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Martin Pal May 8, 2018 10:48 PM

What'chu talkin' 'bout, Chillis?
 
I saw a couple interesting matchbooks recently.

Jane Jones' Little Club
8730 Sunset Blvd.

https://photos.smugmug.com/GALLERIES...wood_ca-XL.jpg

This location has been posted about on NLA. Tourmaline noted that before it was Jane Jones' Little Club it started out as the King's Club and was then the Club Marcel, before Jane took it over. One of the links on the post indicates the Little Club was known as a lesbian venue.
http://forum.skyscraperpage.com/show...ostcount=35816

On this post Tourmaline found a very close-up LIFE Magazine photo of the facade, highlighting the neon sign seen on the matchbook.
http://forum.skyscraperpage.com/show...ostcount=35807

At present, the Sunset Towers is at the 8730 Sunset Blvd. address:
https://s3-media1.fl.yelpcdn.com/bph...p7cy3eCQ/o.jpgYelp
_____________________________________

The other matchbook that caught my attention:

THE CHILLIS CLUB
620 1/2 W. 6th St. Los Angeles


I can find no information about this location at all, either written or photographic. The matchbook indicates the place might be in tune with horse racing in some fashion.

A visit to 6th St. in the Googlemobile shows a newer building with several fast food restaurants on the street level, all with the same address: 630 W. 6th St.: Mitaki, Subway, Eko Eats and Ocho Mexican Grill.

The building to the left of this is an old building, has the address of 614 W. 6th St. and this location has been posted about on NLA. The following post by HossC features a Shulman set of photos from 1967 and further information about that location with links from E_R, GW and Fab Fifties Fan.
http://forum.skyscraperpage.com/show...ostcount=31766

As for the 620 1/2 W. 6th St. address and the Chillis Club: :shrug:

ethereal_reality May 9, 2018 3:37 AM

just saw this on ebay
 
I believe this slide is new to nla. (I thought it was a repeat at first because of the familiar 'Shelter' sign)

"1957 Los Angeles, California, Street Scene, Coca Cola Truck, Orig. Slide"

https://imagizer.imageshack.com/v2/1...923/dmQRmF.jpg
EBAY

Slide Brand: Red Border Kodachrome from 1957

Slide Film Size: 35mm

Processing Date Stamp on Slide Mount: None

Writing on Slide Mount: Los Angeles, Cal 6/57
___________________________________








HELPFUL CHART 1941-58

https://imagizer.imageshack.com/v2/6...922/6KkOLz.jpg
TRAINUTZ

CityBoyDoug May 9, 2018 6:22 AM

Historic fast food location
 
Oldest surviving McD in CA....Downey

acorn8332 May 9, 2018 8:40 AM

Quote:

Originally Posted by ethereal_reality (Post 8181554)
I believe this slide is new to nla. (I thought it was a repeat at first because of the familiar 'Shelter' sign)

"1957 Los Angeles, California, Street Scene, Coca Cola Truck, Orig. Slide"

https://imagizer.imageshack.com/v2/1...923/dmQRmF.jpg
EBAY

Slide Brand: Red Border Kodachrome from 1957

Slide Film Size: 35mm

Processing Date Stamp on Slide Mount: None

Writing on Slide Mount: Los Angeles, Cal 6/57

The tall street lights along this stretch of Spring Street resemble the ubiquitous UM 1906 found Downtown. But, they are actually Union Metal's Model #1642.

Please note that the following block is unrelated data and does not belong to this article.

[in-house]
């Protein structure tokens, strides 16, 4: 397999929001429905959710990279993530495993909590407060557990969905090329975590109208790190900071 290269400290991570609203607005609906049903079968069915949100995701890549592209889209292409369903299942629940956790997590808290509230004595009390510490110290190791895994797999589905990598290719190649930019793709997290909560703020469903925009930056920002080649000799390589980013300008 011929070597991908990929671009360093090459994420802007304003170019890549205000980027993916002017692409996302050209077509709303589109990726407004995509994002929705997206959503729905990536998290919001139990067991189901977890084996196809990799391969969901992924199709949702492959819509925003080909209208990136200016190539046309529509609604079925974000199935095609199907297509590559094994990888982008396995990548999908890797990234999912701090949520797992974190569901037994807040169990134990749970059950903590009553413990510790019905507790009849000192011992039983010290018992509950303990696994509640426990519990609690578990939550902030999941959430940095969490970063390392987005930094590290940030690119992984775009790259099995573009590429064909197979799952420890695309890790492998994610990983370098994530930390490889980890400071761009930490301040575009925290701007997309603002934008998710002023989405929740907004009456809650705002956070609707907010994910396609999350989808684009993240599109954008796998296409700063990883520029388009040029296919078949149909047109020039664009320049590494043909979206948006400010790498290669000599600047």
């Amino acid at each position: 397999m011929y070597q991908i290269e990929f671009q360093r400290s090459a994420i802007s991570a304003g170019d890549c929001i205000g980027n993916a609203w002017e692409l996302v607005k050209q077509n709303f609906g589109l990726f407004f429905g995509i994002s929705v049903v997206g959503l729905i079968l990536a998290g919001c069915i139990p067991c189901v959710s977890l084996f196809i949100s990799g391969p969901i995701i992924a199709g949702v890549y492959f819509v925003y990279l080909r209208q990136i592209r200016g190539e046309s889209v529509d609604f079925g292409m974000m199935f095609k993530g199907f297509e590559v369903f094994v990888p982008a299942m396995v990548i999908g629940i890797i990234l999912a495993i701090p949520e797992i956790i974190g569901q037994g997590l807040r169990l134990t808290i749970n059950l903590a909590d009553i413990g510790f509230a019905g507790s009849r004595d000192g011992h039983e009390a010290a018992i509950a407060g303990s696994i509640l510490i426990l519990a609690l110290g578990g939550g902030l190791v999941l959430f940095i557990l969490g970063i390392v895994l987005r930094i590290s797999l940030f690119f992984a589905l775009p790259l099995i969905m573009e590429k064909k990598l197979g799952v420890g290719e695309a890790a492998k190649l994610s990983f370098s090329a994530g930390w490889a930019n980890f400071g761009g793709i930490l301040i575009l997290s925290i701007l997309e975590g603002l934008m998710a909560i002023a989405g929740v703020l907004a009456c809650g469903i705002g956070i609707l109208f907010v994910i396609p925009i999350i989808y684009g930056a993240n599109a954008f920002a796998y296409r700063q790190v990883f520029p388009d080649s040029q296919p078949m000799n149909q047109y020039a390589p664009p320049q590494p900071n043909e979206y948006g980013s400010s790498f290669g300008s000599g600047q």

https://farm1.staticflickr.com/951/4...f084f7f0_c.jpg


The GE Form 9 Novalux luminaires are currently lamped with LED. Originally, the 8-panel globes (I always called them "The Eggbeaters") would have been lamped with arc-lights. Later, they were converted to Incandescent, and still later the orange-glowing High Pressure Sodium.

https://farm1.staticflickr.com/945/2...f28604d2_h.jpg


The UM 1642 copper shafts were restored in conjunction with the City Hall renovation of 1998-2001. Here we see a bit of the shaft atop the base which is painted in the LABSL's standard color of "Spring Street Green."

https://farm1.staticflickr.com/956/2...55ff2ee3_c.jpg

The above three photos are mine, taken October 02, 2017.


According to the 1924 Union Metal Catalog, the copper shafts were available at extra cost. The UM 1642 street light itself was priced at $303, excluding trolley pole & luminaires. Union Metal would gladly provide quotes for these items.

https://farm1.staticflickr.com/972/4...728c318c_c.jpg

1924 Union Metal Catalog Reprint
Union Metal Corporation
Canton, OH

BillinGlendaleCA May 9, 2018 8:44 AM

:previous:
About 30 years ago, my boss and I were doing work at one of our locations in the area and were looking for a cheep place to eat. We ate at that McD, though the prices were a tad bit higher. A few nights ago, I was watching a police chase on the news and they drove right by it.

Flyingwedge May 9, 2018 8:50 AM

Horticultural Pavilion, 1878-1882
 
Quote:

Originally Posted by tovangar2 (Post 6021599)

Looking up something else in Sarah Bixby Smith's Adobe Days, I read again her very brief description of her childhood memory of the visit of President and Mrs. Hayes to Los Angeles in 1880, the first US president to come to California. A grandstand was set up in front of the Baker Block and, after the speeches, Mrs Hayes was taken across to the "fashionable parlors" of the St Elmo Hotel by the ladies of the town for tea. That evening there was a public reception followed by a formal dinner at the Horticultural Pavilion "destroyed a few years later by fire". Smith recalled seeing Gilbert & Sullivan's comic opera, "HMS Pinafore", at the Horticultural Pavilion just a year after its 1878 debut in London.

Smith wrote that the Pavilion, "a barn-like, wooden building", forerunner of Hazard's and the Auditorium Building, was opposite from her first LA home, a house on Temple near Charity. The Pavilion was across Temple "on top of a hill that is now gone". It was built under the auspices of the Horticultural Society. Prudent Beaudry donated the land for it in 1878. E.F. Kysor was the architect.